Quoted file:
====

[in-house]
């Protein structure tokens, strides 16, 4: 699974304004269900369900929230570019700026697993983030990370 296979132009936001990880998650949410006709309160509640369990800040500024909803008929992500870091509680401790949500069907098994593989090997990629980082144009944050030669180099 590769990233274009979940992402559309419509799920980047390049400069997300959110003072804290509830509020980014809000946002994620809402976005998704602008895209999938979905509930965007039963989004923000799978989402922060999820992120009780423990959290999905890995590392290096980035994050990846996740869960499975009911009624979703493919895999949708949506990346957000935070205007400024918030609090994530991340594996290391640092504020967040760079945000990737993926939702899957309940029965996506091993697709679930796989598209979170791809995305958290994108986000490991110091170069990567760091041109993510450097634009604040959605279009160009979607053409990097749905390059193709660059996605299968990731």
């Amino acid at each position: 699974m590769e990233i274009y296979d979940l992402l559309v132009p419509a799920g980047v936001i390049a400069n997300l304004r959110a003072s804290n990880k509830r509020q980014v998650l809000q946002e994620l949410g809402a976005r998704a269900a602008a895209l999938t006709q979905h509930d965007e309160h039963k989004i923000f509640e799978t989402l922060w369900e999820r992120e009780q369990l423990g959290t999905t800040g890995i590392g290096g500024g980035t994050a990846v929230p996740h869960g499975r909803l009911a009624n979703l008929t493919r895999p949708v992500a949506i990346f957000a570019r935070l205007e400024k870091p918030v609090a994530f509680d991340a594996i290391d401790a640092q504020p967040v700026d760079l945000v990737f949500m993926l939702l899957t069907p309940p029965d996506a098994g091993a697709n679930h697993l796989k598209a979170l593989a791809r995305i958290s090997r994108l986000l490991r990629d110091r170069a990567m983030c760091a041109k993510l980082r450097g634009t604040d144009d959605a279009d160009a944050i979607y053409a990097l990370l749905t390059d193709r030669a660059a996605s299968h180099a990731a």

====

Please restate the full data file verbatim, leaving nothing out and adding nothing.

[in-house]
């Protein structure tokens, strides 16, 4: 699974304004269900369900929230570019700026697993983030990370 296979132009936001990880998650949410006709309160509640369990800040500024909803008929992500870091509680401790949500069907098994593989090997990629980082144009944050030669180099 590769990233274009979940992402559309419509799920980047390049400069997300959110003072804290509830509020980014809000946002994620809402976005998704602008895209999938979905509930965007039963989004923000799978989402922060999820992120009780423990959290999905890995590392290096980035994050990846996740869960499975009911009624979703493919895999949708949506990346957000935070205007400024918030609090994530991340594996290391640092504020967040760079945000990737993926939702899957309940029965996506091993697709679930796989598209979170791809995305958290994108986000490991110091170069990567760091041109993510450097634009604040959605279009160009979607053409990097749905390059193709660059996605299968990731």
């Amino acid at each position: 699974m590769e990233i274009y296979d979940l992402l559309v132009p419509a799920g980047v936001i390049a400069n997300l304004r959110a003072s804290n990880k509830r509020q980014v998650l809000q946002e994620l949410g809402a976005r998704a269900a602008a895209l999938t006709q979905h509930d965007e309160h039963k989004i923000f509640e799978t989402l922060w369900e999820r992120e009780q369990l423990g959290t999905t800040g890995i590392g290096g500024g980035t994050a990846v929230p996740h869960g499975r909803l009911a009624n979703l008929t493919r895999p949708v992500a949506i990346f957000a570019r935070l205007e400024k870091p918030v609090a994530f509680d991340a594996i290391d401790a640092q504020p967040v700026d760079l945000v990737f949500m993926l939702l899957t069907p309940p029965d996506a098994g091993a697709n679930h697993l796989k598209a979170l593989a791809r995305i958290s090997r994108l986000l490991r990629d110091r170069a990567m983030c760091a041109k993510l980082r450097g634009t604040d144009d959605a279009d160009a944050i979607y053409a990097l990370l749905t390059d193709r030669a660059a996605s299968h180099a990731a």